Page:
[ August 31, 2016 | King and Spalding]
The Trade Facilitation and Trade Enforcement Act of 2015 (H.R. 644) was signed into law on February 24, 2016. This comprehensive legislation includes the Enforce and Protect Act of 2015 (the “Enforce Act”), which creates a new division and procedures in U.S. Customs & Border Protection (“CBP”) to combat the evasion of antidumping (“AD”) and countervailing duty (“CVD”) orders. The Enforce Act targets and addresses evasion of AD and CVD orders when covered merchandise is entered into the United States by reason of any “material and false” statement or omission that “results in any cash deposit or other security or any amount of applicable antidumping or countervailing duties being reduced or not being applied with respect to the merchandise.”
The Enforce Act directed CBP to promulgate regulations to implement its new responsibilities within 180 days of enactment. CBP met this deadline on August 22, 2016, when it published its Interim Regulations and solicited comments from interested parties. Comments on the Interim Regulations are due October 21, 2016. Domestic producers and other interested parties, importantly, still may file allegations of evasion during the comment period. The Enforce Act Became Effective On August 22, 2016 Pursuant to the Statute, the Enforce Act became effective on August 22, 2016. Domestic producers and other interested parties, therefore, have a new tool for alleging that an importer is evading the payment of AD or CVD duties. The Interim Regulations released by CBP will be used to govern the submissions of such allegations until final regulations are promulgated. The Interim Regulations provide that an allegation only is required to include “[i]nformation reasonably available to the interested party to support its allegation that the importer with respect to whom the allegation is filed is engaged in evasion” and certain information regarding the importer, covered merchandise, and the applicable AD/CVD orders. Once filed, CBP has 15 business days to determine whether to initiate an evasion investigation. If CBP initiates, it will then determine whether there is a reasonable suspicion of evasion within 90 days. If CBP finds a reasonable suspicion of evasion, it will take Interim Measures, which can include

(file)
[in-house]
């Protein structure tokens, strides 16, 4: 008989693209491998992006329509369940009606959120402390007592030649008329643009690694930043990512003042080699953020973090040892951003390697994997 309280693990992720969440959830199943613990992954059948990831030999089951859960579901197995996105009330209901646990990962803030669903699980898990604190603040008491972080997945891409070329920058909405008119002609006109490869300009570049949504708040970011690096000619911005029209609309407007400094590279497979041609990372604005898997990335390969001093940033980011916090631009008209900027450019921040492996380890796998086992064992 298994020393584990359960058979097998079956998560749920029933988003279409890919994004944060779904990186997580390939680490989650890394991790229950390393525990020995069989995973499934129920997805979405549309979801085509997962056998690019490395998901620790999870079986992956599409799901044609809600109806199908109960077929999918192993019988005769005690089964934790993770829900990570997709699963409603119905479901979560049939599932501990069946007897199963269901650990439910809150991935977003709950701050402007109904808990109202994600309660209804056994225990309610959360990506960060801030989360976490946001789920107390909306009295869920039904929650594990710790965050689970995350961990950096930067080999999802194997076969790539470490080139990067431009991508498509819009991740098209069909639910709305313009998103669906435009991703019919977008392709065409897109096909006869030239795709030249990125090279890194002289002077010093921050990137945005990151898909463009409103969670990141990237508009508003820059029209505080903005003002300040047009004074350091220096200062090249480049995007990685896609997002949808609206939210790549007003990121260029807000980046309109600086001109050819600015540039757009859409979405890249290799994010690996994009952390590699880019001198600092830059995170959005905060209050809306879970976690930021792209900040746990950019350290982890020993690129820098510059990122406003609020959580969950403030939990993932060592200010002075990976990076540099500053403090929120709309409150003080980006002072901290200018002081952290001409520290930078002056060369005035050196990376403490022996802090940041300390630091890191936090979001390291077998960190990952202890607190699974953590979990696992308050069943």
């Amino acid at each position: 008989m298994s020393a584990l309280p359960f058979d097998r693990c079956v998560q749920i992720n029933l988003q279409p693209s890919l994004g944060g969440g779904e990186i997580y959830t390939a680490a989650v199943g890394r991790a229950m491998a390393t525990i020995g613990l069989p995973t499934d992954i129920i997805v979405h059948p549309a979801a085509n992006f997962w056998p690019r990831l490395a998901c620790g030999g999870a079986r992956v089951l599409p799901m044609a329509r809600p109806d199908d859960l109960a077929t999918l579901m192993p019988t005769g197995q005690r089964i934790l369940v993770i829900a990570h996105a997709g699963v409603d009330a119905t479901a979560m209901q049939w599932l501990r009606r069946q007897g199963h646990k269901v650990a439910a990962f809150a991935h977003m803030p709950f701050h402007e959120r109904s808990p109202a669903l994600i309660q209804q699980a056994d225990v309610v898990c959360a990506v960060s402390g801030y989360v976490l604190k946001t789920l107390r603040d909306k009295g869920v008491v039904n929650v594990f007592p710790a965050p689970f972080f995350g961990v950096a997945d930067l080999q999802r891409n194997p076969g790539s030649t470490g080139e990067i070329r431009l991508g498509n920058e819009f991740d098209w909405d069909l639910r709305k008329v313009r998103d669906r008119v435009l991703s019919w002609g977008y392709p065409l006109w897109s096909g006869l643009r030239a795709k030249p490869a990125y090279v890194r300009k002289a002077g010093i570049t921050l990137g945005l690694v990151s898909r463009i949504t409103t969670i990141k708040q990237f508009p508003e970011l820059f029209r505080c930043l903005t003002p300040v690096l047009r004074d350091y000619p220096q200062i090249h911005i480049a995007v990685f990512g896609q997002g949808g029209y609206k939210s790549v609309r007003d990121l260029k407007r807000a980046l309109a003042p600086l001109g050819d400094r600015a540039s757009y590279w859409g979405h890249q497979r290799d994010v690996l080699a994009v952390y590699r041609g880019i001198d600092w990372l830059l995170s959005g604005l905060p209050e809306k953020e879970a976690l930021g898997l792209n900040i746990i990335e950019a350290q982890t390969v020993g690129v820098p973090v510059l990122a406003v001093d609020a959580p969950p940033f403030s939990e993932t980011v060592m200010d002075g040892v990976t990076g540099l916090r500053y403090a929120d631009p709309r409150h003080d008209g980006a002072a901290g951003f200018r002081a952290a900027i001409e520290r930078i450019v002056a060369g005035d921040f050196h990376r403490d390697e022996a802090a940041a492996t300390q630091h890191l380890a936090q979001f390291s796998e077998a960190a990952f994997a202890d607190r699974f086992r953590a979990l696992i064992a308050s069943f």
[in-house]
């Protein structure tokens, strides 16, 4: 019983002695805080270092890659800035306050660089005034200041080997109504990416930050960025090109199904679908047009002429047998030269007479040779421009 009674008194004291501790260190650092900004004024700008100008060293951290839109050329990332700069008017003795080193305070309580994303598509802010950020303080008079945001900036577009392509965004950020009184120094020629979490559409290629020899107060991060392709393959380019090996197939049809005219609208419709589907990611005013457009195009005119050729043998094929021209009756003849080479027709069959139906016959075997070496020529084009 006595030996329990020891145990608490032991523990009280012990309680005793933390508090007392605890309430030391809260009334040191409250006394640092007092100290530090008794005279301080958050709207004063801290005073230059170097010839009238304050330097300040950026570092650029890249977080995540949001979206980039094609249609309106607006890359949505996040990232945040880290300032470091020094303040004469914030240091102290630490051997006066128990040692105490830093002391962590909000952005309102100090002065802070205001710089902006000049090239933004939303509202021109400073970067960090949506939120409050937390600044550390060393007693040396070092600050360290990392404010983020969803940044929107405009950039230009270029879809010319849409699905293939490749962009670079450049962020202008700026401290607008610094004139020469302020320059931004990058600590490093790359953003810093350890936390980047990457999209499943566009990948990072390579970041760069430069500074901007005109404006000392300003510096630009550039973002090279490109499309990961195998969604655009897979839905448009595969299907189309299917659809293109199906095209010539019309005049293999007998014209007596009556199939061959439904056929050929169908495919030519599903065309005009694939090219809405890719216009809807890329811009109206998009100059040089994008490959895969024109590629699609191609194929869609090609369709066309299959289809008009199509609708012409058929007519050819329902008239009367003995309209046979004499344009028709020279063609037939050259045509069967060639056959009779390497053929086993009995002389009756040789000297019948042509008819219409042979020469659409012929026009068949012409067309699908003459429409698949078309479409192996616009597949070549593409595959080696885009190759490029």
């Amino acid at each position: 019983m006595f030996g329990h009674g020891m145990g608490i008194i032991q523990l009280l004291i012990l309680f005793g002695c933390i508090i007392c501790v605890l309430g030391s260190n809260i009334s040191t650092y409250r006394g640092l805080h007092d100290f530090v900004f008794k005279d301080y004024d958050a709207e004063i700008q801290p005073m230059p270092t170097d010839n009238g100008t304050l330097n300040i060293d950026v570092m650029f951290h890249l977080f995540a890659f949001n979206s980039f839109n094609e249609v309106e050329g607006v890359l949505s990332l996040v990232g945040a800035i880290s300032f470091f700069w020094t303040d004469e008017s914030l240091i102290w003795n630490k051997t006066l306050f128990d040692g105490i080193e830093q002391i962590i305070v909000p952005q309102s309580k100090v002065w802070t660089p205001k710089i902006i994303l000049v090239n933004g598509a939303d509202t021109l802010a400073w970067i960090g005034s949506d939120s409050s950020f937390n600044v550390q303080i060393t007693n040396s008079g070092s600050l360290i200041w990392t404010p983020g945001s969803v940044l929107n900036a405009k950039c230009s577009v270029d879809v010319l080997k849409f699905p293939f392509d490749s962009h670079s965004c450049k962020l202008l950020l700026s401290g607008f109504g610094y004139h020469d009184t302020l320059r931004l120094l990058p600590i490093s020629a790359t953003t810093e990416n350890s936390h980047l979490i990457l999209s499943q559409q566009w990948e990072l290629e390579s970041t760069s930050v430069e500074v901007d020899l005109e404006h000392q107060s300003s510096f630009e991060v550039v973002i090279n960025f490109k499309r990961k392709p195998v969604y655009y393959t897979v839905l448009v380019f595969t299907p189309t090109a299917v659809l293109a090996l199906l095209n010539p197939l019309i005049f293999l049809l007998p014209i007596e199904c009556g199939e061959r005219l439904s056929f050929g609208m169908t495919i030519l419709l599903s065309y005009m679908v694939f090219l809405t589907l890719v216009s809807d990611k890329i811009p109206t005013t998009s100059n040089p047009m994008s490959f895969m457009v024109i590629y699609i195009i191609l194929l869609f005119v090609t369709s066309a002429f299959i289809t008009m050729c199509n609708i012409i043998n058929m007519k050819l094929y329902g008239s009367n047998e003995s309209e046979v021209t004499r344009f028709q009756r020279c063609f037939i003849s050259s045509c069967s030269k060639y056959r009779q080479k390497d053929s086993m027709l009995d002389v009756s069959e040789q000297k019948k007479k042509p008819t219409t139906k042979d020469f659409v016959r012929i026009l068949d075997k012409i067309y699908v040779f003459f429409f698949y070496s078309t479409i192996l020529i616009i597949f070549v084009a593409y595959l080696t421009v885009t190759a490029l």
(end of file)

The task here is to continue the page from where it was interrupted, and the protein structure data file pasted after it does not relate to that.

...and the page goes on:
suspending the liquidation of entries by the importer. CBP also may take any additional measures necessary to protect the revenue of the United States. CBP then has 300 calendar days after the initiation date to make a final determination as to whether the covered merchandise was entered by means of evasion (and this post-preliminary period may be extended by 60 calendar days). Final determinations by CBP will be subject to judicial review by the U.S. Court of International Trade. CBP’s Interim Regulations, However, Only Allow For Limited Participation The Interim Regulations provide for the submission of business confidential information to CBP. In addition to the initial allegation of evasion, CBP may issue questionnaires to interested parties, obtain information from documents filed by importers at the time of entry, accept other factual information submissions, and conduct on-site verifications. The Interim Regulations require CBP to maintain an administrative record that includes the information submitted to and collected by CBP during the course of its investigation and that is used as the basis of its determination. Importantly, the Interim Regulations provide CBP the authority to make adverse inferences against an importer, exporter, or foreign producer that fails to cooperate and comply to the best of its ability with CBP’s requests for information. The Interim Regulations, however, do not provide for an administrative protective order. Accordingly, during the course of the administrative investigation, interested parties’ lawyers who otherwise would be bound by a protective order are not allowed to review and comment on other interested parties’ proprietary or confidential information. Such non-public information would include entry documents submitted by the importer to enter the covered merchandise, confidential information submitted in a questionnaire response, and information collected at an on-site verification. Thus, interested parties will have the opportunity to review, comment on, and/or rebut confidential factual information placed on the record by CBP or other interested parties only to the extent that such information is publicly available or is their own data/information. Although interested parties may submit written arguments to CBP after the release of the Interim Measure, these arguments will be limited to public summaries of the information developed during the course of the investigation. Next Steps CBP has solicited comments on its Interim Regulations. Companies and workers that rely on the disciplines of the AD/CVD laws should consider participating in the rulemaking process by submitting comments. Domestic producers also should consider taking advantage of CBP’s new procedures, if they have information showing that an importer is evading the payment of AD/CVD duties.